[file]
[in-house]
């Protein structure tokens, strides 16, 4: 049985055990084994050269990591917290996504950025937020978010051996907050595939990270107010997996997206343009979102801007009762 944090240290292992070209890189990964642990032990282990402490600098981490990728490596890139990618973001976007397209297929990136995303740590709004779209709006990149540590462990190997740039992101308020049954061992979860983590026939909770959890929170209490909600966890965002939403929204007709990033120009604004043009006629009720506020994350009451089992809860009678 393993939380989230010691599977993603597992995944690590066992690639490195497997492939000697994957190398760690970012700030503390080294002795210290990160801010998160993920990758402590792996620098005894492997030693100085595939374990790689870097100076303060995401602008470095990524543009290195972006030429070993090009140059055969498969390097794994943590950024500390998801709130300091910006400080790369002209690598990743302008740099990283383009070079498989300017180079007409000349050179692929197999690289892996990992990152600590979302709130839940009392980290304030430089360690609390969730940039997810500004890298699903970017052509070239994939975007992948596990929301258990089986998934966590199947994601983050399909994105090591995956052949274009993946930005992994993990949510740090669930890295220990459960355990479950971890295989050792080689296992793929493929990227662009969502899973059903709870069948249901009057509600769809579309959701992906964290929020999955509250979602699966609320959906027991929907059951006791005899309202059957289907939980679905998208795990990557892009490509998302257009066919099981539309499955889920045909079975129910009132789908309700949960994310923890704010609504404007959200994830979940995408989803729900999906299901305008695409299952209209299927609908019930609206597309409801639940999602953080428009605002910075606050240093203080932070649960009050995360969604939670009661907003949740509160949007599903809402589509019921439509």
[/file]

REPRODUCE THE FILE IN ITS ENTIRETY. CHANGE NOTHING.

[in-house]
């Protein structure tokens, strides 16, 4: 049985055990084994050269990591917290996504950025937020978010051996907050595939990270107010997996997206343009979102801007009762 944090240290292992070209890189990964642990032990282990402490600098981490990728490596890139990618973001976007397209297929990136995303740590709004779209709006990149540590462990190997740039992101308020049954061992979860983590026939909770959890929170209490909600966890965002939403929204007709990033120009604004043009006629009720506020994350009451089992809860009678 393993939380989230010691599977993603597992995944690590066992690639490195497997492939000697994957190398760690970012700030503390080294002795210290990160801010998160993920990758402590792996620098005894492997030693100085595939374990790689870097100076303060995401602008470095990524543009290195972006030429070993090009140059055969498969390097794994943590950024500390998801709130300091910006400080790369002209690598990743302008740099990283383009070079498989300017180079007409000349050179692929197999690289892996990992990152600590979302709130839940009392980290304030430089360690609390969730940039997810500004890298699903970017052509070239994939975007992948596990929301258990089986998934966590199947994601983050399909994105090591995956052949274009993946930005992994993990949510740090669930890295220990459960355990479950971890295989050792080689296992793929493929990227662009969502899973059903709870069948249901009057509600769809579309959701992906964290929020999955509250979602699966609320959906027991929907059951006791005899309202059957289907939980679905998208795990990557892009490509998302257009066919099981539309499955889920045909079975129910009132789908309700949960994310923890704010609504404007959200994830979940995408989803729900999906299901305008695409299952209209299927609908019930609206597309409801639940999602953080428009605002910075606050240093203080932070649960009050995360969604939670009661907003949740509160949007599903809402589509019921439509």